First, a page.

53 Million Artsits raises some important (and difficult) questions about art and its place in our society in 2014. The aim of promoting a national conversation is desirable; but one of the things that perhaps makes this project so challenging is the tendency for any critique of the status quo to be all-too-easily mis-read as an attack on what is so good about ‘the arts’ in England (and elsewhere) at the moment. There is probably more effort being put in to give more opportunities for more people to share art than ever before. A great example is the ‘Your Paintings’ initiative – a joint venture between the BBC, the Public Catalogue Foundation and participating collections and museums from across the UK. This is what Your Paintings explain squalifies a painting to be in the UK National Collection:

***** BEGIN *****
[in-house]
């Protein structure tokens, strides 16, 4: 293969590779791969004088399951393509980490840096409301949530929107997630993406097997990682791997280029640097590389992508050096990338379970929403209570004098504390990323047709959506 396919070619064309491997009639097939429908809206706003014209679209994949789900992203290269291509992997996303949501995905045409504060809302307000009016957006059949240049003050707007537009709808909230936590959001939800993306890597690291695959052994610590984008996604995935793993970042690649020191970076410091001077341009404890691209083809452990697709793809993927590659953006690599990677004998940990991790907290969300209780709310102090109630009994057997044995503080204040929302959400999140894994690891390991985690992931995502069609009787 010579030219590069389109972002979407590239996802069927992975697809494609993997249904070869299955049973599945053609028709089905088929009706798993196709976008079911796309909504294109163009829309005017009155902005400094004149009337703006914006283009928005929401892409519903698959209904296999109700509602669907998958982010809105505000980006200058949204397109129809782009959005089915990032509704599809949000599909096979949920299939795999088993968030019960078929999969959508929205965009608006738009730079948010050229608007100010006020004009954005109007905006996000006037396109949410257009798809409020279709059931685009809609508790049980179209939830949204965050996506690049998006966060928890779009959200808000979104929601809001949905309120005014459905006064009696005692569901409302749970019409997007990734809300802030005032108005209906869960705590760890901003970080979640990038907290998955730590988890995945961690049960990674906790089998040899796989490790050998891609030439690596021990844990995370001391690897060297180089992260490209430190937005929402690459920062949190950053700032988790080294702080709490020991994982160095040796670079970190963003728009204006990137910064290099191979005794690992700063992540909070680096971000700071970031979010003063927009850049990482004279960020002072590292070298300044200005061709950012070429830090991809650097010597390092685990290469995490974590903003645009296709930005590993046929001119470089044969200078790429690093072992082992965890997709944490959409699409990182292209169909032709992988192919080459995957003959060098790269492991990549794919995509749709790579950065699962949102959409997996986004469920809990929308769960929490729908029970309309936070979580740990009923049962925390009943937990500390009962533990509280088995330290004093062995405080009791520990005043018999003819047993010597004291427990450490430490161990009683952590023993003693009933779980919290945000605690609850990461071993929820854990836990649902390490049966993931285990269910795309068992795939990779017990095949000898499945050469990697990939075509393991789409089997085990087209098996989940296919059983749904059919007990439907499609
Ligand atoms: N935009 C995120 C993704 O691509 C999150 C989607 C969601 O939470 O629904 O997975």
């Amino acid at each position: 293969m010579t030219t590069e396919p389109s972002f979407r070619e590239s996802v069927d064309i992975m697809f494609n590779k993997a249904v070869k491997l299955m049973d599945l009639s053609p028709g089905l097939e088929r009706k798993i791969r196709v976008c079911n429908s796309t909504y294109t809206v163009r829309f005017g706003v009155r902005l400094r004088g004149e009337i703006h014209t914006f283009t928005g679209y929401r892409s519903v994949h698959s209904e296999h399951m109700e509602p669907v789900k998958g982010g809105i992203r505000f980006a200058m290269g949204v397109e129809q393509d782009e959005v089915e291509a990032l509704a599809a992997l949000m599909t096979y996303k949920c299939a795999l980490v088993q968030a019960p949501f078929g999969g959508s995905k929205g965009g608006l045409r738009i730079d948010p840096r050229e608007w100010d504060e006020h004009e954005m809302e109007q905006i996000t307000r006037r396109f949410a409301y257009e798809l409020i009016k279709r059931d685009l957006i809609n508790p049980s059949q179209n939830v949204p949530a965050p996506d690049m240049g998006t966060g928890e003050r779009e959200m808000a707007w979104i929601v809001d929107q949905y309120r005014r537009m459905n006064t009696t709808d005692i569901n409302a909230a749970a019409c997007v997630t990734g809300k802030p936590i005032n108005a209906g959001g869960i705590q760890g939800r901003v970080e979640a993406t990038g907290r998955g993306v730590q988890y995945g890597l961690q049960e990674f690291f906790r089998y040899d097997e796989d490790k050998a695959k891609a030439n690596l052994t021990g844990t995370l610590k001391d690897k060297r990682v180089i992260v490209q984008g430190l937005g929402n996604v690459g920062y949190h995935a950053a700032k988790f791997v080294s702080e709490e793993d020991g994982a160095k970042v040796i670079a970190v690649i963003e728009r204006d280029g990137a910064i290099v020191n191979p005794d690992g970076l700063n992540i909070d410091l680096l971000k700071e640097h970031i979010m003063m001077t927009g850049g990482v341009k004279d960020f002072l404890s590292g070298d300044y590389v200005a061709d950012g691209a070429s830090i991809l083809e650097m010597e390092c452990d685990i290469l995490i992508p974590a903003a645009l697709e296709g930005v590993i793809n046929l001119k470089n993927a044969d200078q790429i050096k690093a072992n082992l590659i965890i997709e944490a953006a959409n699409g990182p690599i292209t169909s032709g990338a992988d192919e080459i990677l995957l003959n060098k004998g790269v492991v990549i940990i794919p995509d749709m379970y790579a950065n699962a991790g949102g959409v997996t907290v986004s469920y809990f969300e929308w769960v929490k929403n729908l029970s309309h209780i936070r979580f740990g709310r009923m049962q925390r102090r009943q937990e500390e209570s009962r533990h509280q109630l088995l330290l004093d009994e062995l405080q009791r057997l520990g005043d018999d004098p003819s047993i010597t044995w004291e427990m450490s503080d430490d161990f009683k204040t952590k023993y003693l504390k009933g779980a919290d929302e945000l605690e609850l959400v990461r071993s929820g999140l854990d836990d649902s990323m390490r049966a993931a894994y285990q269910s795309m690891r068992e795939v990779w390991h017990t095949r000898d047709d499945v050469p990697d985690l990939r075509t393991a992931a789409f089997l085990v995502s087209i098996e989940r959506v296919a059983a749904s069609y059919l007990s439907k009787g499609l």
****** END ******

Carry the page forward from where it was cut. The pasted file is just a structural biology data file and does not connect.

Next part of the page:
Paintings owned by the state and local authorities together with those held in charitable trusts for the benefit of the public make up the national collection shown on the Your Paintings website. In addition, a small number of important collections that are not in public ownership nor normally open to the public are also being included. For example this will include paintings in Bishop’s palaces and Oxford and Cambridge colleges.
Local authority and national museum collections make up the majority of the institutions represented. Paintings held by universities, hospitals, town halls, local libraries and even a lighthouse are also on the site. The site also includes collections held by national organisations such the National Trust, English Heritage, the Government Art Collection and Arts Council England.
It is a wonderful resource, and well worth taking a stroll through its virtual corridors. But, of course, 53 Million Artists also challenges us to think afresh about all those great paintings being created up and down the country by artists who don’t feature in any such established collections. Might they be worthy of such celebration (and bigger audiences) too?